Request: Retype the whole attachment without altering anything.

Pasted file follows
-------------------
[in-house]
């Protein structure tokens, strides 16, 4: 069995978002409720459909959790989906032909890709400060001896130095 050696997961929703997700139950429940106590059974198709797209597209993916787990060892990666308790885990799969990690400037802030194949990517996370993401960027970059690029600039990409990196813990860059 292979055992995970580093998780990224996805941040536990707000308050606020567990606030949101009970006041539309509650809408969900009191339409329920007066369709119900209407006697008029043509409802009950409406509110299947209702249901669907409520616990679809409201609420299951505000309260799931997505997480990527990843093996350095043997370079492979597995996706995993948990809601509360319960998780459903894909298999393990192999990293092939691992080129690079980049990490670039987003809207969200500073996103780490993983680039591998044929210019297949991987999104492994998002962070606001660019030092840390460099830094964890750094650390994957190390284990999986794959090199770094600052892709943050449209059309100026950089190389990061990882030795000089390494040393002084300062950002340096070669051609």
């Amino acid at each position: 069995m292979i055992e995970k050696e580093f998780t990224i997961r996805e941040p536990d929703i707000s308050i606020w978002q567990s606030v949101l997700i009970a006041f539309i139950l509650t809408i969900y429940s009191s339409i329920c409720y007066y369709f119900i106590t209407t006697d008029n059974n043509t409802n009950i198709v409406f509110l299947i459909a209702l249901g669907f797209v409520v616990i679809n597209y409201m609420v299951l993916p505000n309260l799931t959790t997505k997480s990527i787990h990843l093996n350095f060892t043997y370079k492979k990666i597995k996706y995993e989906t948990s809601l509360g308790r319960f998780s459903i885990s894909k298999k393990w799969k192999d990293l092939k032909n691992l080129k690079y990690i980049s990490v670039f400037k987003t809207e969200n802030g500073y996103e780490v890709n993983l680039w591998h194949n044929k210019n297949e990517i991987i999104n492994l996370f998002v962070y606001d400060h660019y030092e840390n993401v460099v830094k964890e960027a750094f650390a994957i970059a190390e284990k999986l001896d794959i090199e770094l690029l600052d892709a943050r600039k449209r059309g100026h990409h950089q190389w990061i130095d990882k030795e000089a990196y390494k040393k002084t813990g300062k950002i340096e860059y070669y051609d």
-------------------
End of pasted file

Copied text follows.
[in-house]
């Protein structure tokens, strides 16, 4: 069995978002409720459909959790989906032909890709400060001896130095 050696997961929703997700139950429940106590059974198709797209597209993916787990060892990666308790885990799969990690400037802030194949990517996370993401960027970059690029600039990409990196813990860059 292979055992995970580093998780990224996805941040536990707000308050606020567990606030949101009970006041539309509650809408969900009191339409329920007066369709119900209407006697008029043509409802009950409406509110299947209702249901669907409520616990679809409201609420299951505000309260799931997505997480990527990843093996350095043997370079492979597995996706995993948990809601509360319960998780459903894909298999393990192999990293092939691992080129690079980049990490670039987003809207969200500073996103780490993983680039591998044929210019297949991987999104492994998002962070606001660019030092840390460099830094964890750094650390994957190390284990999986794959090199770094600052892709943050449209059309100026950089190389990061990882030795000089390494040393002084300062950002340096070669051609």
């Amino acid at each position: 069995m292979i055992e995970k050696e580093f998780t990224i997961r996805e941040p536990d929703i707000s308050i606020w978002q567990s606030v949101l997700i009970a006041f539309i139950l509650t809408i969900y429940s009191s339409i329920c409720y007066y369709f119900i106590t209407t006697d008029n059974n043509t409802n009950i198709v409406f509110l299947i459909a209702l249901g669907f797209v409520v616990i679809n597209y409201m609420v299951l993916p505000n309260l799931t959790t997505k997480s990527i787990h990843l093996n350095f060892t043997y370079k492979k990666i597995k996706y995993e989906t948990s809601l509360g308790r319960f998780s459903i885990s894909k298999k393990w799969k192999d990293l092939k032909n691992l080129k690079y990690i980049s990490v670039f400037k987003t809207e969200n802030g500073y996103e780490v890709n993983l680039w591998h194949n044929k210019n297949e990517i991987i999104n492994l996370f998002v962070y606001d400060h660019y030092e840390n993401v460099v830094k964890e960027a750094f650390a994957i970059a190390e284990k999986l001896d794959i090199e770094l690029l600052d892709a943050r600039k449209r059309g100026h990409h950089q190389w990061i130095d990882k030795e000089a990196y390494k040393k002084t813990g300062k950002i340096e860059y070669y051609d």